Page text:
No Second Troy
by William Butler Yeats
Section 2: Second Rhetorical Question Summary
Get out the microscope, because we’re going through this poem line-by-line.
What could have made her peaceful with a mind
That nobleness made simple as a fire,
- The beginning of the second question says, in effect, "She couldn't have turned out any other way, so what are you getting your undies in a bunch about!"
- It's a rhetorical question, so the poet is talking to himself.
- Remember how we said Yeats was conservative? He's big into aristocratic values like "nobleness," manners, and refinement.
- Maud Gonne is not a simple person or commoner. She has a noble personality, like a medieval lord...or an ancient Greek warrior.
- Yeats equates nobility with "simplicity" of mind, as if Gonne's emotions were not all muddled up and conflicted. Remember that famous "noble" characters, like Achilles from the Iliad, are often defined by a single, purified emotion – in Achilles' case, "rage."
- Maud Gonne's state of mind is captured by the word "fire," as in "fiery." She can't be peaceful with a mind of fire.
With beauty like a tightened bow, a kind
That is not natural in an age like this,
- Yeats moves from discussing Gonne's mind to discussing her appearance. Her beauty, like her emotions, is simple. He compares her appearance to a "tightened bow" and says that her kind of beauty is old-school; it belongs to another age.
- The string on a bow (as in bows and arrows) must be kept very tight so that it can shoot arrows far. In Homer's ancient Greek work the Odyssey, Odysseus's bow is so tight that only he can string it. He's super strong.
- A tightened bow looks graceful and noble, but it contains an enormous amount of power within the tension of that single string. Maud Gonne's beauty is the same way: graceful, but containing a deep inner tension that only adds to the allure.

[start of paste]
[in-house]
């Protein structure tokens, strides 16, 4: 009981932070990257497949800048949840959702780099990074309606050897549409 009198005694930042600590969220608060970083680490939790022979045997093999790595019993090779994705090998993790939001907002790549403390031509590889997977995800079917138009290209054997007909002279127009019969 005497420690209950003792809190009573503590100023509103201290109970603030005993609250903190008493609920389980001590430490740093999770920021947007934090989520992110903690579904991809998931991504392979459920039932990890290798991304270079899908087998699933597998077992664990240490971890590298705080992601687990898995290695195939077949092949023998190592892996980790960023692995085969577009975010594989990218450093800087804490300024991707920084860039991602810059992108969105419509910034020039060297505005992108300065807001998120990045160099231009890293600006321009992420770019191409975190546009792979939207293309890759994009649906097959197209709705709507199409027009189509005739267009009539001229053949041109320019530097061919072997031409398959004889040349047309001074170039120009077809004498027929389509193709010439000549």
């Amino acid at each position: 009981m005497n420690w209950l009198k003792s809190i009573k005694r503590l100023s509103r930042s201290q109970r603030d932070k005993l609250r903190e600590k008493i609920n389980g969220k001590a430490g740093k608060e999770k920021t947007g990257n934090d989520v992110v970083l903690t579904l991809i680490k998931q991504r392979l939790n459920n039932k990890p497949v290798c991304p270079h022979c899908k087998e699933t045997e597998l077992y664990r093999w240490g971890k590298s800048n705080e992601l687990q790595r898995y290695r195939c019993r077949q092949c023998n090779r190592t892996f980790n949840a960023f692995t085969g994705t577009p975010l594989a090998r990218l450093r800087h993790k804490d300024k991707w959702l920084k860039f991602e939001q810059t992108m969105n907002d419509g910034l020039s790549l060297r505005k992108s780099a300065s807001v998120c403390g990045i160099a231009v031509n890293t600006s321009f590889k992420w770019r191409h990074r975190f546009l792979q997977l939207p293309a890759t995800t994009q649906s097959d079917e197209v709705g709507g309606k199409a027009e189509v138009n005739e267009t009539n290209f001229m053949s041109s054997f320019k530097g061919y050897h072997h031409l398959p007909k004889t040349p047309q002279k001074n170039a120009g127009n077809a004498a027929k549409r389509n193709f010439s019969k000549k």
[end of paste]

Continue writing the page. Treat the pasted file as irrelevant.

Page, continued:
- The bow is often associated with ancient Greece, and because we know how much Yeats like dropping references to the good old Greeks, we can say pretty confidently that the "age" in which Gonne's beauty would seem most natural would be oh, say, a couple thousand years ago on the Mediterranean coast.
- OK, we'll bring out the hammer and hit you with it: she looks like a character from one of Homer's epics. (Homer wrote both the Iliad and theOdyssey).
Being high and solitary and most stern?
- There he goes with more description of Gonne's noble beauty.
- Doesn't this line make her sound like some kind of royalty, a queen or princess?
- She is "high," like someone haughty or of "high" birth.
- She is a "solitary" person, the kind of person who is confident in her own worth and does not need to be validated by others. She's like, special. Also, her beauty has no comparison; it stands alone.
- Finally, she is "stern," or unyielding. Not just stern, but "most stern." Nobody's sterner than her! Actually "most" just means "really" or "very" here.
- She's like that teacher you used to have who could reduce you to a blubbering idiot with just one "stern" glance.
- She's not someone to mess with; she can hold her own.